MD Anderson’s world-renowned capabilities as a research center are providing additional direction for its survivorship initiative. Studies conducted by its researchers often have led to new approaches to – or novel ways of thinking about – cancer care over a survivor’s lifetime. Prominent MD Anderson studies that have improved the quality of life of cancer patients during and post-treatment include:
- The first large-scale review detailing cardiac complications, also known as cardiotoxicity, that often occur after cancer therapy, and ways to prevent or treat them . This and subsequent studies at MD Anderson examining how aspirin and cardiac care medicine can reverse heart dysfunction in certain patients have reduced the incidence of cardiotoxicity as a treatment side effect and improved cardiotoxicity monitoring and management.
- The ongoing five-year “Steps to Health” study examining a customized fitness program to help survivors of endometrial cancer improve physical and psychological well-being. A similar study found that short bursts of exercise can help improve breast cancer survivors’ physical well-being and decrease pain.These research findings offer practical guidance to encourage patients to adopt physical activity into their post-treatment lifestyle.
- One of the first national studies to address ethnic influences on reproductive health after cancer. Researchers are collaborating with the Houston chapter of the Sisters Network – the nation’s largest African-American women’s breast cancer advocacy organization – to evaluate a new program called Sisters Peer Counseling in Reproductive Health after Treatment (SPIRIT). Through one-on-one peer counseling, the study aims to provide patients with information about menopause, sexuality, fertility and family cancer risk to improve their sexual and reproductive quality of life following breast cancer treatment. Several other clinical studies examining cancer’s impact on relationships and stress are also under way at MD Anderson.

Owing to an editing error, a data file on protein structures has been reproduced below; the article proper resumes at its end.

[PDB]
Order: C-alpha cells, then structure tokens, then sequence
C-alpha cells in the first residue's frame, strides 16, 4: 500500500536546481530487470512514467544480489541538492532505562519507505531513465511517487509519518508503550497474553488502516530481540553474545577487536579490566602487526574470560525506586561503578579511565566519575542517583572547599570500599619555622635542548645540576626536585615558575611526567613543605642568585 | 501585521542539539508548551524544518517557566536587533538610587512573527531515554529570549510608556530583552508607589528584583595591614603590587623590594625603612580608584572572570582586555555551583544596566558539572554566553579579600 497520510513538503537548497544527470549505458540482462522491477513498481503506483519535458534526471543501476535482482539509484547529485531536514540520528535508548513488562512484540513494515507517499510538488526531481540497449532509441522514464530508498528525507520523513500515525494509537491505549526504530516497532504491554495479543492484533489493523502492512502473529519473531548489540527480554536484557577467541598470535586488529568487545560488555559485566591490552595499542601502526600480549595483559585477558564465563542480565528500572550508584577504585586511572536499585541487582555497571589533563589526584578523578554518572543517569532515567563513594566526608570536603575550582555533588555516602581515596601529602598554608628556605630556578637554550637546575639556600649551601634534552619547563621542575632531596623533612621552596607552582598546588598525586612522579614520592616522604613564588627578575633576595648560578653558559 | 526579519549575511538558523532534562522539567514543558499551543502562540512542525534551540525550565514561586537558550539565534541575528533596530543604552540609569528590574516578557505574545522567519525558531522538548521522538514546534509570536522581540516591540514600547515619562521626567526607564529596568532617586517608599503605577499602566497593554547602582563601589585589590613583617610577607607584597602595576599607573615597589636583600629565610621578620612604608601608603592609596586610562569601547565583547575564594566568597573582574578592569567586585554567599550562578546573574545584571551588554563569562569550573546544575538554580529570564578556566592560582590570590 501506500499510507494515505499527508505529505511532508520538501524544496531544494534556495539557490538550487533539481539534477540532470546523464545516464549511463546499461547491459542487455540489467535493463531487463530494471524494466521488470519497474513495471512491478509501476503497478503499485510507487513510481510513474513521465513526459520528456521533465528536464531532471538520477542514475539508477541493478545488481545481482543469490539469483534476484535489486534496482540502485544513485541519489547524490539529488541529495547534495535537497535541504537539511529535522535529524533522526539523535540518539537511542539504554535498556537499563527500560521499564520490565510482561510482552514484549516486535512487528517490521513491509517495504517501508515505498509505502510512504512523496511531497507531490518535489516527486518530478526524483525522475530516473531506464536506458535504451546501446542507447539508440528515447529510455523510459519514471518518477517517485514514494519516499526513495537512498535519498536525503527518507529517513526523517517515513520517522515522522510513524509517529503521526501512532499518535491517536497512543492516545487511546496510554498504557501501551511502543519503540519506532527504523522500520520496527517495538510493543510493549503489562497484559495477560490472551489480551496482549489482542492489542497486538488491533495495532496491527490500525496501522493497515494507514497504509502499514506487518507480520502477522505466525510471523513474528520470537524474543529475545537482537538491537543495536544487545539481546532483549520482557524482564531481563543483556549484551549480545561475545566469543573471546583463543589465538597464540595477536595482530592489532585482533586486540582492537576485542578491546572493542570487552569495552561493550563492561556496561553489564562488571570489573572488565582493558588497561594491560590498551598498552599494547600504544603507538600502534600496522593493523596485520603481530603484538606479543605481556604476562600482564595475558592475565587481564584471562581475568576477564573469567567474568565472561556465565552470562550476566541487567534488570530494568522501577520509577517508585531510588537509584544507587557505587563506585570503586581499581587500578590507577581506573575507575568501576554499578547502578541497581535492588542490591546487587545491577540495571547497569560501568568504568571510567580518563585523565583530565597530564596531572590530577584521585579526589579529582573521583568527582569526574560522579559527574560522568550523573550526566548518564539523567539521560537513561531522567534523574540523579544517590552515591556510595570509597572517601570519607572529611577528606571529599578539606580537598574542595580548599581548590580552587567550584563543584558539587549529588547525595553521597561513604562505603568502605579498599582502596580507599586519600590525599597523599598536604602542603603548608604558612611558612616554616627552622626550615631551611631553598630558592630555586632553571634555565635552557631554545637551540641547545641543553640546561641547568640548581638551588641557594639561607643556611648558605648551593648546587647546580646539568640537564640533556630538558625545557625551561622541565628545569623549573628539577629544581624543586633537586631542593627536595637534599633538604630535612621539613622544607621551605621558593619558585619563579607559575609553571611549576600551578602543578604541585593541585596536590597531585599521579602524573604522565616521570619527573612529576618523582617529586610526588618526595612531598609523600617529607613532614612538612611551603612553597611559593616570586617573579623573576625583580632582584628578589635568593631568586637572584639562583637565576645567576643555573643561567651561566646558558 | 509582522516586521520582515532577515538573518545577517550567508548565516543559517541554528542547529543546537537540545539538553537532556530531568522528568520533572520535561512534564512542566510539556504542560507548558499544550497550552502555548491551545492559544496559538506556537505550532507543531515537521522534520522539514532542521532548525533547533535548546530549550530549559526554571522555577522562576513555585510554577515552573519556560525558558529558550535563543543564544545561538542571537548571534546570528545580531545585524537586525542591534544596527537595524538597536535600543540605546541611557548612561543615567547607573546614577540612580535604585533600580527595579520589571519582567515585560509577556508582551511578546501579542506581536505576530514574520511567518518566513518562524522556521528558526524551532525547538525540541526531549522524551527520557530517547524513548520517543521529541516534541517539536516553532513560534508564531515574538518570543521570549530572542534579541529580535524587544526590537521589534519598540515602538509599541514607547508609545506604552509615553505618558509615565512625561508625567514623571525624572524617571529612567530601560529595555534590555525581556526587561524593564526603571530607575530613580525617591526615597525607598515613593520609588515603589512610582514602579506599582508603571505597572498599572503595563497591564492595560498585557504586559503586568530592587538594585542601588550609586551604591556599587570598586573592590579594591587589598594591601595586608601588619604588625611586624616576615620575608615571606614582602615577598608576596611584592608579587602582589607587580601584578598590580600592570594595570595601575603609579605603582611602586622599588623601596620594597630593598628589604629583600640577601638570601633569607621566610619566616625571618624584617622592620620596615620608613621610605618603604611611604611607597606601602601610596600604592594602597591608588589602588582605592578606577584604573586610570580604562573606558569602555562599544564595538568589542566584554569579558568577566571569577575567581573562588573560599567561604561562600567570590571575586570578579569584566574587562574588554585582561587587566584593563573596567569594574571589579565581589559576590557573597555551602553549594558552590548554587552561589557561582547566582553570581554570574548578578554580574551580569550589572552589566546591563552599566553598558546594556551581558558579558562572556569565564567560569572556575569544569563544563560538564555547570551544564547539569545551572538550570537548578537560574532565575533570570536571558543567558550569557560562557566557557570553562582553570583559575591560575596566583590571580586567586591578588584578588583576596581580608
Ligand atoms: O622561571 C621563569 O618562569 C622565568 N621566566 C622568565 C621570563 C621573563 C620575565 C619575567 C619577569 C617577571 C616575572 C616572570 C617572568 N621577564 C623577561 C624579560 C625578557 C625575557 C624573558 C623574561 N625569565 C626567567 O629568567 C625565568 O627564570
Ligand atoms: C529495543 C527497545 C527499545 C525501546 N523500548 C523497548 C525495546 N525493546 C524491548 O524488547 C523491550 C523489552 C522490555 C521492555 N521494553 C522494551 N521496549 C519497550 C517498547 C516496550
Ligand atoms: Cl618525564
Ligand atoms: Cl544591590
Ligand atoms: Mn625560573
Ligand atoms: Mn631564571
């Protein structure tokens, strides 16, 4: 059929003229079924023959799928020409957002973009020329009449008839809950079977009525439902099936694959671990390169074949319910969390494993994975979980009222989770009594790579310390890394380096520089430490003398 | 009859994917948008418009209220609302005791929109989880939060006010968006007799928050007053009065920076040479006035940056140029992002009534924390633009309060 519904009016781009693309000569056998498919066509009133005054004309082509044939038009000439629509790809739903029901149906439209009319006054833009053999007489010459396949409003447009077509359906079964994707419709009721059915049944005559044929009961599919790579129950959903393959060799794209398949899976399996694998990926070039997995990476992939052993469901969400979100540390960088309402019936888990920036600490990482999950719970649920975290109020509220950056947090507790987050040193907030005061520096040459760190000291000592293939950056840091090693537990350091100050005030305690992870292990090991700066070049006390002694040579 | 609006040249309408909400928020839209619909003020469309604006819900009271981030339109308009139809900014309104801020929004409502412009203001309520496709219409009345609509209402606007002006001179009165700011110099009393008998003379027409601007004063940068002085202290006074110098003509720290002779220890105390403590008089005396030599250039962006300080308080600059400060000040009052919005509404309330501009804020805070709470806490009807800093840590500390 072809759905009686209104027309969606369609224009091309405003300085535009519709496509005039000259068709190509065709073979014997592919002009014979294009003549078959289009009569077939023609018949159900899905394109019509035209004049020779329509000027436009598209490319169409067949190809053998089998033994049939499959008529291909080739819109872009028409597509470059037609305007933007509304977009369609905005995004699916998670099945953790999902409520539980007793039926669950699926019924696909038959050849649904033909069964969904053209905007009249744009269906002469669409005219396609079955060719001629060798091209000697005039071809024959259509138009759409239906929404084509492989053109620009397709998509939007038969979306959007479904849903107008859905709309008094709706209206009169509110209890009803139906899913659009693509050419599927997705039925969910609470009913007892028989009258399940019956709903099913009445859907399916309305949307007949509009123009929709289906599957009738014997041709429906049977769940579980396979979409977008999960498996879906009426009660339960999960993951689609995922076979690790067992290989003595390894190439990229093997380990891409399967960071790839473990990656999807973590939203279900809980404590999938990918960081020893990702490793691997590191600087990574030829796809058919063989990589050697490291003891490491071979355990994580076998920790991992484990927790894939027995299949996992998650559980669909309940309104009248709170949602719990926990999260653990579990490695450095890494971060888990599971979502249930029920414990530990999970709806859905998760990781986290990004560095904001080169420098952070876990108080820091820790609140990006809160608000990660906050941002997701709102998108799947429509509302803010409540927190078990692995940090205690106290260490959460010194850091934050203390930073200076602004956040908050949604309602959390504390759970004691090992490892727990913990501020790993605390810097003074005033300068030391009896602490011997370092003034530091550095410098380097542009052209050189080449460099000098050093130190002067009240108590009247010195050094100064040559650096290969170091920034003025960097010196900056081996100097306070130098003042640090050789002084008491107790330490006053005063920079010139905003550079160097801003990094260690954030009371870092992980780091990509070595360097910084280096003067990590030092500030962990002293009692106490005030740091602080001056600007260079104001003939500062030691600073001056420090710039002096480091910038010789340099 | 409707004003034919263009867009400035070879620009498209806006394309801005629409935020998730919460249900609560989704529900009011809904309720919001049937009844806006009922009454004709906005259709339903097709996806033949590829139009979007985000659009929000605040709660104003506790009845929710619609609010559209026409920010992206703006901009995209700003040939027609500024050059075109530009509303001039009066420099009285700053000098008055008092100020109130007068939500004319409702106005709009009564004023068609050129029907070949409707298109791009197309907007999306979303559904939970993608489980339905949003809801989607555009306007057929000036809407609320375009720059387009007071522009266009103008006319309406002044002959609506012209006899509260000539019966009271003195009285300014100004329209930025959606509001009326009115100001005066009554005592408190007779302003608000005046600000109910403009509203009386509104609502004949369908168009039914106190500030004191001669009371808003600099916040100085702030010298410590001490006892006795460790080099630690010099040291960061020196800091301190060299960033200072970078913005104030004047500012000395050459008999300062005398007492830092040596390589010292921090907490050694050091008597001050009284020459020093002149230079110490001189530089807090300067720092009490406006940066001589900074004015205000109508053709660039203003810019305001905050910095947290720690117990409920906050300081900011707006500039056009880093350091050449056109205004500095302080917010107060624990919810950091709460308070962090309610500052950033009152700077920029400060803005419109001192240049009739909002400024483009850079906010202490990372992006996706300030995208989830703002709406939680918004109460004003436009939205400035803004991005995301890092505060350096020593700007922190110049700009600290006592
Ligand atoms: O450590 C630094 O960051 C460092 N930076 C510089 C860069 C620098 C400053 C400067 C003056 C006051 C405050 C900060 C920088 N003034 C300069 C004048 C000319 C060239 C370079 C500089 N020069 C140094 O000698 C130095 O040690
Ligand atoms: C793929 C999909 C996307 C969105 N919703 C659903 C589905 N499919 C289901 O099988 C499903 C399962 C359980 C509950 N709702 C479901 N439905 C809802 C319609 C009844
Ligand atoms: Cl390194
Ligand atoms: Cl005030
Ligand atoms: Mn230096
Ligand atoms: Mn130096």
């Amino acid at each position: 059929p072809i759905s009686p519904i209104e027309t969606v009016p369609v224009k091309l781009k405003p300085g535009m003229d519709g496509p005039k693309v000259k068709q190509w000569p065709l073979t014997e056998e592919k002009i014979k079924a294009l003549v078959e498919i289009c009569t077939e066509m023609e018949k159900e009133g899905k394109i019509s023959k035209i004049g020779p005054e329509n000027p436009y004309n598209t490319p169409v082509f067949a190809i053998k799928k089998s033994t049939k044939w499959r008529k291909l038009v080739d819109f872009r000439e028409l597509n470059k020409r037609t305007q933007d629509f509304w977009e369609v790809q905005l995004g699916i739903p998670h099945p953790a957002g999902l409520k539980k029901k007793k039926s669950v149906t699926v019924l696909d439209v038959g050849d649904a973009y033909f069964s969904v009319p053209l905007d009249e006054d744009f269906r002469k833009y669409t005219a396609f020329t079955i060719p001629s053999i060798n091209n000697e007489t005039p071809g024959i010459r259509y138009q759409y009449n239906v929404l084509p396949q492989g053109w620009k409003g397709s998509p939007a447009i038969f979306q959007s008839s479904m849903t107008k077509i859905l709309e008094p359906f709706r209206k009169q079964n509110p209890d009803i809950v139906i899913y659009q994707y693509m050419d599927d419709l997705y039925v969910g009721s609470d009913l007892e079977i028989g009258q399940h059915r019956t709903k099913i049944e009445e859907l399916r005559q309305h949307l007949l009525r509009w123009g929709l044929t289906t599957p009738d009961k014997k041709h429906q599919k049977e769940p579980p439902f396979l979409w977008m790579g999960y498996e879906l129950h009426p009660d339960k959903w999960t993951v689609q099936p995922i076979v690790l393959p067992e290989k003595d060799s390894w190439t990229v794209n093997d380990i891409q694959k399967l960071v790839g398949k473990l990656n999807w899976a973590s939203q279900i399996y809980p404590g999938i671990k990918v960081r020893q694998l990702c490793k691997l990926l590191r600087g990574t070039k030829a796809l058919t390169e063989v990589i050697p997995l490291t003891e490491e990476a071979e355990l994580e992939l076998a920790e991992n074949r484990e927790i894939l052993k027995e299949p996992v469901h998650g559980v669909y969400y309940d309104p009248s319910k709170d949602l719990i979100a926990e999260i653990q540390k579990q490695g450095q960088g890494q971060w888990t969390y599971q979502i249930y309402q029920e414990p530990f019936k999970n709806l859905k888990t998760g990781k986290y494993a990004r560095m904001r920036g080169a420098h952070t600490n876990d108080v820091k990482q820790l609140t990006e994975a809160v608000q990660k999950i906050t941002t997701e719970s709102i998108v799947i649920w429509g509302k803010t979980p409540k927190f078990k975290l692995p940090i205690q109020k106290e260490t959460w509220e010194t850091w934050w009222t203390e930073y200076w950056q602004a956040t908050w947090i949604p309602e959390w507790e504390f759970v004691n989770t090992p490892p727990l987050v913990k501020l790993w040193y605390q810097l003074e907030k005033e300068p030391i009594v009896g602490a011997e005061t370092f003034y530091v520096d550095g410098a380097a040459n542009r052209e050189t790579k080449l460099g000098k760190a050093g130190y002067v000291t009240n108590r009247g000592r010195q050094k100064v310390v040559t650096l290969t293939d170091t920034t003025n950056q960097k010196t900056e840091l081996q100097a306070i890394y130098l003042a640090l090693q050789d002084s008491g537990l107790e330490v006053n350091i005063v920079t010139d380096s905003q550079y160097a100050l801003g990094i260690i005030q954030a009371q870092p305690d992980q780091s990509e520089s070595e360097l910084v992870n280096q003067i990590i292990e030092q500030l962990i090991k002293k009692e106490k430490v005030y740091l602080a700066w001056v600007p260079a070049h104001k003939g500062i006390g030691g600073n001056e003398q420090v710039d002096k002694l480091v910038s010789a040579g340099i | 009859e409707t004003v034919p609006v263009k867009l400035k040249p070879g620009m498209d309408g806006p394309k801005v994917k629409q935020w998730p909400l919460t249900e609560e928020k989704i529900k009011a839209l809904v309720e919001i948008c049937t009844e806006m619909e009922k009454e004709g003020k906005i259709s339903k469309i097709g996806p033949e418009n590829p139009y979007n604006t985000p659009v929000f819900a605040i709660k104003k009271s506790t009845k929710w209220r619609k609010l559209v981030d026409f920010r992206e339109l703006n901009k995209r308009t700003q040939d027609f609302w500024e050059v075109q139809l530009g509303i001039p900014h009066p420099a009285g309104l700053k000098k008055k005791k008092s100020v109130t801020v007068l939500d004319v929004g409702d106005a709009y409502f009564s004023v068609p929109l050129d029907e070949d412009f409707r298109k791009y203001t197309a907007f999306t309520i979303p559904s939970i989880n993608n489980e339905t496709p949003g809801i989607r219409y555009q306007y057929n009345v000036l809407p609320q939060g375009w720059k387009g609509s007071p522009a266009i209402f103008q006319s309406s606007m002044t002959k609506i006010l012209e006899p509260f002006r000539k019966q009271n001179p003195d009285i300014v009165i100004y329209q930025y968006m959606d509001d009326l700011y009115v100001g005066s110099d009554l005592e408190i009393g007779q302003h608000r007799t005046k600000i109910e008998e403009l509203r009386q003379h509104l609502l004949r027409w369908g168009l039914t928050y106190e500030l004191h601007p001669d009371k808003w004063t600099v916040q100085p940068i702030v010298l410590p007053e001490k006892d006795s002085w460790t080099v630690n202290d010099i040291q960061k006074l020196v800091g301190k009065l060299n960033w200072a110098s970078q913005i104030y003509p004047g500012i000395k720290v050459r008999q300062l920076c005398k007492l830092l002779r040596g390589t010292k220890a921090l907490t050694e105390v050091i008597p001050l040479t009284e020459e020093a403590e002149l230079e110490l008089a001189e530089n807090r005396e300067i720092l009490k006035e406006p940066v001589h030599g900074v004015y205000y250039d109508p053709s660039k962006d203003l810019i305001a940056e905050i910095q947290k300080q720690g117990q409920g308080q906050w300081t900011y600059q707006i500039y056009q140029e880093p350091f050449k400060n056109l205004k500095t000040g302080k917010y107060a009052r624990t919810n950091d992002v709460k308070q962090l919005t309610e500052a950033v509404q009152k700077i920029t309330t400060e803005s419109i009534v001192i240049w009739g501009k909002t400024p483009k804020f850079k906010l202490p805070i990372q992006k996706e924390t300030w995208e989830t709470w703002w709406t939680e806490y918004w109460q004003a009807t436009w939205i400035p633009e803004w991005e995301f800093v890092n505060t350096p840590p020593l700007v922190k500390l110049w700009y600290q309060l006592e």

- A study through the Integrative Medicine Program examining complementary therapies to manage side effects found that breast cancer patients who participate in a yoga program during treatment enjoy improved quality of life compared to patients who do not. The study is one of the first to incorporate yoga into the treatment regimen for breast cancer.
- Research pioneering the pain scale for cancer patients in the late 1980s paved way for the development of other innovative tools to assess multiple symptoms experienced by cancer patients. The pain scale concept has been adapted by practitioners across the country as a useful way to help patients take an active role in communicating and managing their pain. There is current research into the biologic mechanisms of the “symptom burden,” that is, the combined impact of all treatment side effects on the ability of the individual to function normally, and how to improve quality of life for cancer survivors.
Researchers at MD Anderson believe they have only begun to understand the vast world of survivorship, despite the progress that’s been made. Areas ripe for future exploration include identifying risk factors that make some survivors susceptible to the late effects of cancer therapy (or second primary cancers); looking into the psychopathology of “chemobrain,” the cognitive decline following chemotherapy and cancer itself; and understanding more fully how survivors function daily with the threat of recurrent cancer.
“Our goal is to create a new model for survivorship research and patient care that doesn’t just study the long-term consequences of cancer and its treatment, but develops innovative new programs and services to improve the lives of cancer survivors,” states Thomas Burke, M.D., Executive Vice President and Physician-in-Chief at MD Anderson, and executive leader of the MD Anderson Cancer Survivorship Task Force. “Given the skills and experience of our team, few cancer centers are better qualified than MD Anderson to carry out this mission.”
Putting the Pieces Together